Five days after the D-Day landing, the five Allied landing groups, made up of some 330,000 troops, link up in Normandy to form a single solid front across northwestern France.

READ MORE: D-Day: An Interactive 

On June 6, 1944, after a year of meticulous planning conducted in secrecy by a joint Anglo-American staff, the largest combined sea, air, and land military operation in history began on the French coast at Normandy. The Allied invasion force included 3 million men, 13,000 aircraft, 1,200 warships, 2,700 merchant ships, and 2,500 landing craft.

Fifteen minutes after midnight on June 6, the first of 23,000 U.S., British, and Canadian paratroopers and glider troops plunged into the darkness over Normandy. Just before dawn, Allied aircraft and ships bombed the French coast along the Baie de la Seine, and at daybreak the bombardment ended as 135,000 Allied troops stormed ashore at five landing sites. Despite the formidable German coastal defenses, beachheads were achieved at all five landing locations.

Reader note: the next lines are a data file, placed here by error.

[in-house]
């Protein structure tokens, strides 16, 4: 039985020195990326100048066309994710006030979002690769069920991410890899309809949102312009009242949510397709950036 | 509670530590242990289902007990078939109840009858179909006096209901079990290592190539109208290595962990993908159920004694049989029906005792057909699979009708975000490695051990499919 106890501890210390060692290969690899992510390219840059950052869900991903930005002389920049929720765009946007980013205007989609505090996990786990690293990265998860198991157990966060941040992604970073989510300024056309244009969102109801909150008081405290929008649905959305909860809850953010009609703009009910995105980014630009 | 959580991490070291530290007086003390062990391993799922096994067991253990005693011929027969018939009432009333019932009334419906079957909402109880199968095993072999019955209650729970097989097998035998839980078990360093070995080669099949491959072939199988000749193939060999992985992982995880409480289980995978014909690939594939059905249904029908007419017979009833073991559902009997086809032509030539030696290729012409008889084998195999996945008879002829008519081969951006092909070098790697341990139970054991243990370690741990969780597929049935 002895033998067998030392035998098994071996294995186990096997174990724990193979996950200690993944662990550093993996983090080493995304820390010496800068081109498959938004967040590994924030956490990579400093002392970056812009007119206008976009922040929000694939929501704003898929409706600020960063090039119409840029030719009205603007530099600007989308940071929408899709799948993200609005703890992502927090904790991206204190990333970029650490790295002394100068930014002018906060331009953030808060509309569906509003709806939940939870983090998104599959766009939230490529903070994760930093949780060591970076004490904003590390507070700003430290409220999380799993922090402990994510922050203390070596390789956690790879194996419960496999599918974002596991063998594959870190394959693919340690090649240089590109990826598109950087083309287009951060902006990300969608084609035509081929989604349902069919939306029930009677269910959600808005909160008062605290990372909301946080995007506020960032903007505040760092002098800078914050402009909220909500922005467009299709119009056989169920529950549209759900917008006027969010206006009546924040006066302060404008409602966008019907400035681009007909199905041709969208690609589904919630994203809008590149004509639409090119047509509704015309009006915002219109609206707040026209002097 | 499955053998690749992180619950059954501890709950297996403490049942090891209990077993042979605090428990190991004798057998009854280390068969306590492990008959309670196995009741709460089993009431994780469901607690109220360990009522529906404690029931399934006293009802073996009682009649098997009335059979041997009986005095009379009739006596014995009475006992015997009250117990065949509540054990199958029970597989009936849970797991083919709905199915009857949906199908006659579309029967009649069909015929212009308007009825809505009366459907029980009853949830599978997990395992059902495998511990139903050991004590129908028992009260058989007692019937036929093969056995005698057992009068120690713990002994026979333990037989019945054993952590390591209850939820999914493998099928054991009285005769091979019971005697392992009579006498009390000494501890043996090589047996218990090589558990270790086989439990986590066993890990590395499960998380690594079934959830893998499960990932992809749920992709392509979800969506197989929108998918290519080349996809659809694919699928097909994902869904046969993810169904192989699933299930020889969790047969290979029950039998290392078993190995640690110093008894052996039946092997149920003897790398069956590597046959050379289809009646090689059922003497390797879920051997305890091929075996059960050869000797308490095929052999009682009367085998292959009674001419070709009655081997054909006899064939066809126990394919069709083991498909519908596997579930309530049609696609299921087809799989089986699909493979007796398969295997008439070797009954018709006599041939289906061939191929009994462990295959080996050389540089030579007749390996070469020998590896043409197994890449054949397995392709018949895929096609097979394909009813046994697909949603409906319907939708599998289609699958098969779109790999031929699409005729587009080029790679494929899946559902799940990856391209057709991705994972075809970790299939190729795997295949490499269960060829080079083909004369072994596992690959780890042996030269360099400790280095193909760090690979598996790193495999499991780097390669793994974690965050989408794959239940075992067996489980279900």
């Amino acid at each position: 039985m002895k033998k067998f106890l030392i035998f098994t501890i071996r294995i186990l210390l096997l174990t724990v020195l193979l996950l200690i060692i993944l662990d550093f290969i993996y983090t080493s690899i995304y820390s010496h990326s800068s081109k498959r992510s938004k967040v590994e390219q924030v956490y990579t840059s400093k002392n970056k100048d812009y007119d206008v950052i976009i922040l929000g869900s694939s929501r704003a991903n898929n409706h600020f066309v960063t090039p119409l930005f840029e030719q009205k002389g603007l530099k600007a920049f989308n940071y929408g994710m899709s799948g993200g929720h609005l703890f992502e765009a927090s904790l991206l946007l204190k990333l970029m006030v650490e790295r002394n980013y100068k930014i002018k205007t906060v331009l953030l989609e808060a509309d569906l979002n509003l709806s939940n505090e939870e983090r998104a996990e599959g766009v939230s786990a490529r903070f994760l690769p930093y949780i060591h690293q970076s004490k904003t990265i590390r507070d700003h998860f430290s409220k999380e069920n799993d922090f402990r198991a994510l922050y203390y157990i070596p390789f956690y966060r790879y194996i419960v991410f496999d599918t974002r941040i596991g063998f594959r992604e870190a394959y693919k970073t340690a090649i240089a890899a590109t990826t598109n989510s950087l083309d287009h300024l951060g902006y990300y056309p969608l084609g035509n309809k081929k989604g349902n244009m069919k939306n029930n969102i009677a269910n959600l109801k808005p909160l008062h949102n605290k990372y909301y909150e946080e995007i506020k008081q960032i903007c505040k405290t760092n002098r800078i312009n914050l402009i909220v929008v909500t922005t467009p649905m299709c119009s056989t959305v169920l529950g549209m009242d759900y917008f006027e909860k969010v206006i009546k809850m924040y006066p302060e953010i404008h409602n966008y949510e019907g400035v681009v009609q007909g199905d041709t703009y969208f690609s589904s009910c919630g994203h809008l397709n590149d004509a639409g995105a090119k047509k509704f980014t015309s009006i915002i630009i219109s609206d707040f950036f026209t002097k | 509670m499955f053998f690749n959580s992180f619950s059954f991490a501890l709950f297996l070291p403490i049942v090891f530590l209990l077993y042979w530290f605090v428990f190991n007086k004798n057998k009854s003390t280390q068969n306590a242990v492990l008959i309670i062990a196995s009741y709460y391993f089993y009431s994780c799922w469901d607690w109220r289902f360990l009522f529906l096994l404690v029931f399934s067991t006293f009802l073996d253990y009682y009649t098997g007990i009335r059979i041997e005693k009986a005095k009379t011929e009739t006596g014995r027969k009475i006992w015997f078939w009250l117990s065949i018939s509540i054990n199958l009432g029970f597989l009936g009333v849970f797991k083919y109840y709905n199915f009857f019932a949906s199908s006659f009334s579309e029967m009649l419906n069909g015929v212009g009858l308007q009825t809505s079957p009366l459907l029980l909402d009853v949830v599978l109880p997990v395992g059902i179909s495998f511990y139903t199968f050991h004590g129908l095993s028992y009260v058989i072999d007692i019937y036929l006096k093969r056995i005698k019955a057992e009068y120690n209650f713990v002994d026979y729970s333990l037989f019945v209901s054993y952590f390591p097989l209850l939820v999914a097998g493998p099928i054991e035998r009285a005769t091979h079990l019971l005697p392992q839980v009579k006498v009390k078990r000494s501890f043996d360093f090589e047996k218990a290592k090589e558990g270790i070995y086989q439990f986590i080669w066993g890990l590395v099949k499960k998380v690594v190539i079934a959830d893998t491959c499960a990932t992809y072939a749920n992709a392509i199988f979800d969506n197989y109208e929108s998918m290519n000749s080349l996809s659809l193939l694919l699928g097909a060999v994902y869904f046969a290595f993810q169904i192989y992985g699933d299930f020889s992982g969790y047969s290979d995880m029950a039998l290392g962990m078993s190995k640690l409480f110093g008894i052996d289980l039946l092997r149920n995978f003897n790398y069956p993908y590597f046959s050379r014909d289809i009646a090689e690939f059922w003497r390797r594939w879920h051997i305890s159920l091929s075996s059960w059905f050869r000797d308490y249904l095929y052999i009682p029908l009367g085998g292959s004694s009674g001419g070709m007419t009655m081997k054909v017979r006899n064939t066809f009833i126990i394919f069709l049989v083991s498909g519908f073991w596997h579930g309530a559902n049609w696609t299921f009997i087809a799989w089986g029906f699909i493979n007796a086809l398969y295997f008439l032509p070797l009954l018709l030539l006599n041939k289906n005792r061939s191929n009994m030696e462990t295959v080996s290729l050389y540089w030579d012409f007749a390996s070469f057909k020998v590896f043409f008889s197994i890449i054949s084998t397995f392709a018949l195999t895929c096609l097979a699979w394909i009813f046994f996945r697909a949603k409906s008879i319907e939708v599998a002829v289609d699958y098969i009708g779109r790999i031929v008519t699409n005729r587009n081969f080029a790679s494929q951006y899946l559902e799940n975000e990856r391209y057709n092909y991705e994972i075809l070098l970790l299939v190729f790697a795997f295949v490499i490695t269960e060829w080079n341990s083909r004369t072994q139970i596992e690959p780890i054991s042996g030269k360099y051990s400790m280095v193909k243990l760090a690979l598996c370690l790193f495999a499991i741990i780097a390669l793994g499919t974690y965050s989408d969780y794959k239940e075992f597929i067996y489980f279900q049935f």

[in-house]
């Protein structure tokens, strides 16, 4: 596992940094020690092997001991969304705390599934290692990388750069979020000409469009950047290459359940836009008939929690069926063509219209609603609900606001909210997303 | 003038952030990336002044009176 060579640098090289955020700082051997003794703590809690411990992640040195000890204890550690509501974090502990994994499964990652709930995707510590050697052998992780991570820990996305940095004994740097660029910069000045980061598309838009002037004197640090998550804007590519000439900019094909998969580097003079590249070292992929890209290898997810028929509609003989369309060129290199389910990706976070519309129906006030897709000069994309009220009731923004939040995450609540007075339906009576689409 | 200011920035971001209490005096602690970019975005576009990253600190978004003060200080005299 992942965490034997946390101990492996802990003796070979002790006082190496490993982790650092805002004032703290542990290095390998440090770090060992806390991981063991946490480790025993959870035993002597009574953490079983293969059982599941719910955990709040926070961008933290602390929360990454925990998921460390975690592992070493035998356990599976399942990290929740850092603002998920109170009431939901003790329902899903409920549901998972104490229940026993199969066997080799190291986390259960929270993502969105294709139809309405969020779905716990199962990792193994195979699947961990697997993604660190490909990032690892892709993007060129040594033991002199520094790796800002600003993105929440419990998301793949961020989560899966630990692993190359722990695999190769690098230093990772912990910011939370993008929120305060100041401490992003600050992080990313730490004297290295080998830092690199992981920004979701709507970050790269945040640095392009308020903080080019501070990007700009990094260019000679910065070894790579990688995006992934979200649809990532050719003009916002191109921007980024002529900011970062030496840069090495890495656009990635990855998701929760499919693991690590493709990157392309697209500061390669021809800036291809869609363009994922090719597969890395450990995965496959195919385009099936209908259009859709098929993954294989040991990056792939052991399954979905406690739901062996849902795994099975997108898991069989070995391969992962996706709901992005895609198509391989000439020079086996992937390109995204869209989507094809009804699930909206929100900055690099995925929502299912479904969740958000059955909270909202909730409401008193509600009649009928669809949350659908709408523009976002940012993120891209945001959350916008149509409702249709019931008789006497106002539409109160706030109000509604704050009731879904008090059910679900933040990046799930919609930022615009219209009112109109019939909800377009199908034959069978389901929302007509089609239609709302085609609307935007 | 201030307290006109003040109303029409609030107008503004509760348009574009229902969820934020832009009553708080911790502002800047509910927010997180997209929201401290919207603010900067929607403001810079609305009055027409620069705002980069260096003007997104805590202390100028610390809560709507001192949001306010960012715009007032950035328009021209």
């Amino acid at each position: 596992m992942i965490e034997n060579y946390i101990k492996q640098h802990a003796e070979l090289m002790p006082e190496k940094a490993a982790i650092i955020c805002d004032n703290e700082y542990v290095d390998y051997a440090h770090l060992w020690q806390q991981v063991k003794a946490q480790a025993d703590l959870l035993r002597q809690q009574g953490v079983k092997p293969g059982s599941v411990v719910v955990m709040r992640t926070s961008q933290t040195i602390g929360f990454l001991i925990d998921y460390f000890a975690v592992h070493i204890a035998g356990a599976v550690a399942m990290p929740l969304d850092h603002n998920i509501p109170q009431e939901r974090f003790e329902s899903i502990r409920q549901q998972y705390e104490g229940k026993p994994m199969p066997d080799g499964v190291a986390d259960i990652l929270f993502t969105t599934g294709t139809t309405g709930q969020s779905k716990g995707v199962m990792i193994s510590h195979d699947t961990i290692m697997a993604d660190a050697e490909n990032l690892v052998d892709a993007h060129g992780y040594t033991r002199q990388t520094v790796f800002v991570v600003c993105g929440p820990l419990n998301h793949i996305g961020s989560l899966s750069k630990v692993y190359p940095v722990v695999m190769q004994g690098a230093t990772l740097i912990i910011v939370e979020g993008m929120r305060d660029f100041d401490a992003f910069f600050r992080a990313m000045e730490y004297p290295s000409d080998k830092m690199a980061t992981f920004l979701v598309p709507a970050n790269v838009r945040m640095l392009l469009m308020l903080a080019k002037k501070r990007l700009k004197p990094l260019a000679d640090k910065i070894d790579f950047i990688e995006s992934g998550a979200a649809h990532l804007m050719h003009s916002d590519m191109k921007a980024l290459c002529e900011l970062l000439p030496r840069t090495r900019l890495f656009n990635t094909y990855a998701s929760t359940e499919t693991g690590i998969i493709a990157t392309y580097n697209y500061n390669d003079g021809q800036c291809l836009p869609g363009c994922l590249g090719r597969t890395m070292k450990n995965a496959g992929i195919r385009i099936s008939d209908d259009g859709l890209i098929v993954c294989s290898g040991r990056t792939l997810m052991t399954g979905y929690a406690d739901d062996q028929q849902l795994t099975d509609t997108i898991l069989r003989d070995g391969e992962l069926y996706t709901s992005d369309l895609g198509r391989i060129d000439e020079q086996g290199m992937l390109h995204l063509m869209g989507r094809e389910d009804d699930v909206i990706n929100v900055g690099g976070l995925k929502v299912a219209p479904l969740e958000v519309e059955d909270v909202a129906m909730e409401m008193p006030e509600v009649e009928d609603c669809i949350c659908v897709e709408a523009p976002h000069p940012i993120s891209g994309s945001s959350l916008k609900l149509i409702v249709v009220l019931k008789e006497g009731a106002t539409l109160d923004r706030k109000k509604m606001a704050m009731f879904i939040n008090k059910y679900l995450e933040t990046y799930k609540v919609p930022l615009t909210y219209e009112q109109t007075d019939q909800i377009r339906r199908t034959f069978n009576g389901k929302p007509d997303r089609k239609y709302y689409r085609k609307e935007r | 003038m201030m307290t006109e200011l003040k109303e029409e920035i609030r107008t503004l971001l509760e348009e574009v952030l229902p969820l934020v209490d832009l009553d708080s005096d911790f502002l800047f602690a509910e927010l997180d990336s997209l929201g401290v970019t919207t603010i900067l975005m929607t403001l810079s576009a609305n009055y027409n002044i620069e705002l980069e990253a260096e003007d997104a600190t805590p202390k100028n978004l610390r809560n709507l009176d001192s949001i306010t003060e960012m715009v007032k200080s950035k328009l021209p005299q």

At one site—Omaha Beach—German resistance was especially strong, and the Allied position was only secured after hours of bloody fighting by the Americans assigned to it. By the evening, some 150,000 American, British, and Canadian troops were ashore, and the Allies held about 80 square miles. 

During the next five days, Allied forces in Normandy moved steadily forward in all sectors against fierce German resistance. On June 11, the five landing groups met up, and Operation Overlord—the code name for the Allied invasion of northwestern Europe—proceeded as planned.

READ MORE: How D-Day Changed the Course of WWII